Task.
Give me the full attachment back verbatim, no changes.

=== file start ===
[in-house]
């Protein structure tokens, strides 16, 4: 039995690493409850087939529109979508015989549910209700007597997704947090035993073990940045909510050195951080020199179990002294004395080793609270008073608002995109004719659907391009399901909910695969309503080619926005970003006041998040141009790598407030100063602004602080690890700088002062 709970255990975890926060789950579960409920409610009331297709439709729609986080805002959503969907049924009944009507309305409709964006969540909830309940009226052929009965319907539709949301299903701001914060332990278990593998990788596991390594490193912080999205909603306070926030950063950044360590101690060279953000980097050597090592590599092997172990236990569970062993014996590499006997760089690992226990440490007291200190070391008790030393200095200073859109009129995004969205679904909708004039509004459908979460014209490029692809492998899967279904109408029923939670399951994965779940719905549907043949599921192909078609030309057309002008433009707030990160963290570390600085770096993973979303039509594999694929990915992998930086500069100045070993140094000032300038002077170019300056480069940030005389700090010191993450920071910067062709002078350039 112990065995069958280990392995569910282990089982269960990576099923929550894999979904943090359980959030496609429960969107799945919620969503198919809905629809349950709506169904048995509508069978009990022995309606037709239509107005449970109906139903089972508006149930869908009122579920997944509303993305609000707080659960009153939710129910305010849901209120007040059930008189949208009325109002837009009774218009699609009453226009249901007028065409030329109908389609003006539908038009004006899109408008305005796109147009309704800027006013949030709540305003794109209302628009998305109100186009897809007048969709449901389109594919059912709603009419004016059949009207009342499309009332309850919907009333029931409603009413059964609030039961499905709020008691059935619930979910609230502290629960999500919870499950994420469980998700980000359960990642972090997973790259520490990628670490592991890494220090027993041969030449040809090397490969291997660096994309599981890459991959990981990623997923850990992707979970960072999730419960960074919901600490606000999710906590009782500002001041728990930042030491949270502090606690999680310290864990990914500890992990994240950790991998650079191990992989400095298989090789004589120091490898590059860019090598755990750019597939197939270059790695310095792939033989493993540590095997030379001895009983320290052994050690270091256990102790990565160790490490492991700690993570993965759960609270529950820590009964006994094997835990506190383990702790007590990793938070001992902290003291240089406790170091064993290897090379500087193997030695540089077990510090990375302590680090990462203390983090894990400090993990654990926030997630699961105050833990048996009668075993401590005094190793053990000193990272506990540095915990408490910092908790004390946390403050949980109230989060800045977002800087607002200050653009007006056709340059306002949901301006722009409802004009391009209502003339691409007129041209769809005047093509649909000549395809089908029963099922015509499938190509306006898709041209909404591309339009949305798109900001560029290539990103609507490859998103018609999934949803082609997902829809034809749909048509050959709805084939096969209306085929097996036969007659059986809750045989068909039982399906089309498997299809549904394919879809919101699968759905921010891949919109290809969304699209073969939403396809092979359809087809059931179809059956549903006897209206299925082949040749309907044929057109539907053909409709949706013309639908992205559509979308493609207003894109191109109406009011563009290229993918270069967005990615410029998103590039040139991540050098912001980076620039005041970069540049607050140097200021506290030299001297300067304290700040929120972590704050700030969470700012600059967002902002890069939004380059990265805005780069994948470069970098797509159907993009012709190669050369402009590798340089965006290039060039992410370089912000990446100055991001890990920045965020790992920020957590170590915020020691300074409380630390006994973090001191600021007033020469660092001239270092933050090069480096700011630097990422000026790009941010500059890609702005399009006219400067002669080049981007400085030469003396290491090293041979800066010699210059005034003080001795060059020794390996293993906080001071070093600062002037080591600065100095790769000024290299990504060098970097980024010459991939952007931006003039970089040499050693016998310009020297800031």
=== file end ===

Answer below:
[in-house]
């Protein structure tokens, strides 16, 4: 039995690493409850087939529109979508015989549910209700007597997704947090035993073990940045909510050195951080020199179990002294004395080793609270008073608002995109004719659907391009399901909910695969309503080619926005970003006041998040141009790598407030100063602004602080690890700088002062 709970255990975890926060789950579960409920409610009331297709439709729609986080805002959503969907049924009944009507309305409709964006969540909830309940009226052929009965319907539709949301299903701001914060332990278990593998990788596991390594490193912080999205909603306070926030950063950044360590101690060279953000980097050597090592590599092997172990236990569970062993014996590499006997760089690992226990440490007291200190070391008790030393200095200073859109009129995004969205679904909708004039509004459908979460014209490029692809492998899967279904109408029923939670399951994965779940719905549907043949599921192909078609030309057309002008433009707030990160963290570390600085770096993973979303039509594999694929990915992998930086500069100045070993140094000032300038002077170019300056480069940030005389700090010191993450920071910067062709002078350039 112990065995069958280990392995569910282990089982269960990576099923929550894999979904943090359980959030496609429960969107799945919620969503198919809905629809349950709506169904048995509508069978009990022995309606037709239509107005449970109906139903089972508006149930869908009122579920997944509303993305609000707080659960009153939710129910305010849901209120007040059930008189949208009325109002837009009774218009699609009453226009249901007028065409030329109908389609003006539908038009004006899109408008305005796109147009309704800027006013949030709540305003794109209302628009998305109100186009897809007048969709449901389109594919059912709603009419004016059949009207009342499309009332309850919907009333029931409603009413059964609030039961499905709020008691059935619930979910609230502290629960999500919870499950994420469980998700980000359960990642972090997973790259520490990628670490592991890494220090027993041969030449040809090397490969291997660096994309599981890459991959990981990623997923850990992707979970960072999730419960960074919901600490606000999710906590009782500002001041728990930042030491949270502090606690999680310290864990990914500890992990994240950790991998650079191990992989400095298989090789004589120091490898590059860019090598755990750019597939197939270059790695310095792939033989493993540590095997030379001895009983320290052994050690270091256990102790990565160790490490492991700690993570993965759960609270529950820590009964006994094997835990506190383990702790007590990793938070001992902290003291240089406790170091064993290897090379500087193997030695540089077990510090990375302590680090990462203390983090894990400090993990654990926030997630699961105050833990048996009668075993401590005094190793053990000193990272506990540095915990408490910092908790004390946390403050949980109230989060800045977002800087607002200050653009007006056709340059306002949901301006722009409802004009391009209502003339691409007129041209769809005047093509649909000549395809089908029963099922015509499938190509306006898709041209909404591309339009949305798109900001560029290539990103609507490859998103018609999934949803082609997902829809034809749909048509050959709805084939096969209306085929097996036969007659059986809750045989068909039982399906089309498997299809549904394919879809919101699968759905921010891949919109290809969304699209073969939403396809092979359809087809059931179809059956549903006897209206299925082949040749309907044929057109539907053909409709949706013309639908992205559509979308493609207003894109191109109406009011563009290229993918270069967005990615410029998103590039040139991540050098912001980076620039005041970069540049607050140097200021506290030299001297300067304290700040929120972590704050700030969470700012600059967002902002890069939004380059990265805005780069994948470069970098797509159907993009012709190669050369402009590798340089965006290039060039992410370089912000990446100055991001890990920045965020790992920020957590170590915020020691300074409380630390006994973090001191600021007033020469660092001239270092933050090069480096700011630097990422000026790009941010500059890609702005399009006219400067002669080049981007400085030469003396290491090293041979800066010699210059005034003080001795060059020794390996293993906080001071070093600062002037080591600065100095790769000024290299990504060098970097980024010459991939952007931006003039970089040499050693016998310009020297800031």